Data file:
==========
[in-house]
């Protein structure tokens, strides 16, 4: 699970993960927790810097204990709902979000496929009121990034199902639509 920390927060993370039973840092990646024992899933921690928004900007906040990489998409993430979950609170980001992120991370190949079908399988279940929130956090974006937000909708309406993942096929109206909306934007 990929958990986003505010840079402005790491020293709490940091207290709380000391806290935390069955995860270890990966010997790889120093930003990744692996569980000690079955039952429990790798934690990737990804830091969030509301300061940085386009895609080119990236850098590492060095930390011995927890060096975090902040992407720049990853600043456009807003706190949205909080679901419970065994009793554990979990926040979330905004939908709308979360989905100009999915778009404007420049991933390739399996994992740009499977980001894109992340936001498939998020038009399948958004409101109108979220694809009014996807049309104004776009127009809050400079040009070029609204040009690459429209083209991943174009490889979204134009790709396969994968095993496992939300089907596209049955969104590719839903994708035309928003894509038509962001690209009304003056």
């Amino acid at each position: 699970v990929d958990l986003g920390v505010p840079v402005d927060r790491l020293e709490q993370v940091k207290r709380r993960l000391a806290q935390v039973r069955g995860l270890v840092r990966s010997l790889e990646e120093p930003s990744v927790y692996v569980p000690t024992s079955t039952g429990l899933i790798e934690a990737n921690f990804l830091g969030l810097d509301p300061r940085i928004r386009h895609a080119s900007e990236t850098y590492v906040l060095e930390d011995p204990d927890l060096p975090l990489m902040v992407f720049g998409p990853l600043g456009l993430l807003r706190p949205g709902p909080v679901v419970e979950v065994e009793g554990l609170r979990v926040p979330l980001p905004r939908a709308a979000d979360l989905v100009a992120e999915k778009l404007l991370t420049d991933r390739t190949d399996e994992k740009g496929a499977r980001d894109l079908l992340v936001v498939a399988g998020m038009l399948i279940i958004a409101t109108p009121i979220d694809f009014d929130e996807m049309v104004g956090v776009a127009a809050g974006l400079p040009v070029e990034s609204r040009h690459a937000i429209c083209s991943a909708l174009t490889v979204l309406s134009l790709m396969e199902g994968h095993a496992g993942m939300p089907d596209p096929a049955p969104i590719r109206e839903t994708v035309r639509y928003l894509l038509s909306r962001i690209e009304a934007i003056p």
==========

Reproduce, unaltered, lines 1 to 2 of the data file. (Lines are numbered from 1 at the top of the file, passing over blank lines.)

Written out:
[in-house]
């Protein structure tokens, strides 16, 4: 699970993960927790810097204990709902979000496929009121990034199902639509 920390927060993370039973840092990646024992899933921690928004900007906040990489998409993430979950609170980001992120991370190949079908399988279940929130956090974006937000909708309406993942096929109206909306934007 990929958990986003505010840079402005790491020293709490940091207290709380000391806290935390069955995860270890990966010997790889120093930003990744692996569980000690079955039952429990790798934690990737990804830091969030509301300061940085386009895609080119990236850098590492060095930390011995927890060096975090902040992407720049990853600043456009807003706190949205909080679901419970065994009793554990979990926040979330905004939908709308979360989905100009999915778009404007420049991933390739399996994992740009499977980001894109992340936001498939998020038009399948958004409101109108979220694809009014996807049309104004776009127009809050400079040009070029609204040009690459429209083209991943174009490889979204134009790709396969994968095993496992939300089907596209049955969104590719839903994708035309928003894509038509962001690209009304003056």